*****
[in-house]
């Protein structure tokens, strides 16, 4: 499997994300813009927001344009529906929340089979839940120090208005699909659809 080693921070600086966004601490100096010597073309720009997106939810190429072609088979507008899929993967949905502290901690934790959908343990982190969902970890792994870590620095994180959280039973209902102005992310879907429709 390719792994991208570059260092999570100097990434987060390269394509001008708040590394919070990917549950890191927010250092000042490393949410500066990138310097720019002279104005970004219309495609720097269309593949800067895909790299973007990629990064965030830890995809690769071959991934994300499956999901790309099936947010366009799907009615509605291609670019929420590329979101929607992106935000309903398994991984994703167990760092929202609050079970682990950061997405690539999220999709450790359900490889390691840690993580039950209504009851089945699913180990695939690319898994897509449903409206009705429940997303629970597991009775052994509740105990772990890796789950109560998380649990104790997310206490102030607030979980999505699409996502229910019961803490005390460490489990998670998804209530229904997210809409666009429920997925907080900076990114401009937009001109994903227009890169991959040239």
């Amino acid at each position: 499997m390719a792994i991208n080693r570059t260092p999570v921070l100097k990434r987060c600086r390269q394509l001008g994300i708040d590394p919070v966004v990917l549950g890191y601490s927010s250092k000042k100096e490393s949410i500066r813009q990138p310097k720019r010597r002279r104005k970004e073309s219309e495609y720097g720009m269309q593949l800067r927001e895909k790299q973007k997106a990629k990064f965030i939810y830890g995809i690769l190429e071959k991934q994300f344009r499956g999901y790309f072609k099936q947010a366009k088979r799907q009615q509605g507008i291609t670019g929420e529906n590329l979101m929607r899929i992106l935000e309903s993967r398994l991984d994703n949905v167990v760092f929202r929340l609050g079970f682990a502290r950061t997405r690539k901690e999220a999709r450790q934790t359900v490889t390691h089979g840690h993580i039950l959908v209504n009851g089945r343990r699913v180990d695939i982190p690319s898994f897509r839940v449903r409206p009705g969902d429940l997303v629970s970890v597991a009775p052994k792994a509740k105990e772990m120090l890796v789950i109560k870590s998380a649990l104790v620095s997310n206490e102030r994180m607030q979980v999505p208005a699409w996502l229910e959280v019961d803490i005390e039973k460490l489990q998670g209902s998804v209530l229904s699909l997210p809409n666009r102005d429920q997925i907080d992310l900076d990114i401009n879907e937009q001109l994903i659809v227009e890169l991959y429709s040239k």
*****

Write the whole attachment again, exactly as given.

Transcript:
[in-house]
């Protein structure tokens, strides 16, 4: 499997994300813009927001344009529906929340089979839940120090208005699909659809 080693921070600086966004601490100096010597073309720009997106939810190429072609088979507008899929993967949905502290901690934790959908343990982190969902970890792994870590620095994180959280039973209902102005992310879907429709 390719792994991208570059260092999570100097990434987060390269394509001008708040590394919070990917549950890191927010250092000042490393949410500066990138310097720019002279104005970004219309495609720097269309593949800067895909790299973007990629990064965030830890995809690769071959991934994300499956999901790309099936947010366009799907009615509605291609670019929420590329979101929607992106935000309903398994991984994703167990760092929202609050079970682990950061997405690539999220999709450790359900490889390691840690993580039950209504009851089945699913180990695939690319898994897509449903409206009705429940997303629970597991009775052994509740105990772990890796789950109560998380649990104790997310206490102030607030979980999505699409996502229910019961803490005390460490489990998670998804209530229904997210809409666009429920997925907080900076990114401009937009001109994903227009890169991959040239």
């Amino acid at each position: 499997m390719a792994i991208n080693r570059t260092p999570v921070l100097k990434r987060c600086r390269q394509l001008g994300i708040d590394p919070v966004v990917l549950g890191y601490s927010s250092k000042k100096e490393s949410i500066r813009q990138p310097k720019r010597r002279r104005k970004e073309s219309e495609y720097g720009m269309q593949l800067r927001e895909k790299q973007k997106a990629k990064f965030i939810y830890g995809i690769l190429e071959k991934q994300f344009r499956g999901y790309f072609k099936q947010a366009k088979r799907q009615q509605g507008i291609t670019g929420e529906n590329l979101m929607r899929i992106l935000e309903s993967r398994l991984d994703n949905v167990v760092f929202r929340l609050g079970f682990a502290r950061t997405r690539k901690e999220a999709r450790q934790t359900v490889t390691h089979g840690h993580i039950l959908v209504n009851g089945r343990r699913v180990d695939i982190p690319s898994f897509r839940v449903r409206p009705g969902d429940l997303v629970s970890v597991a009775p052994k792994a509740k105990e772990m120090l890796v789950i109560k870590s998380a649990l104790v620095s997310n206490e102030r994180m607030q979980v999505p208005a699409w996502l229910e959280v019961d803490i005390e039973k460490l489990q998670g209902s998804v209530l229904s699909l997210p809409n666009r102005d429920q997925i907080d992310l900076d990114i401009n879907e937009q001109l994903i659809v227009e890169l991959y429709s040239k």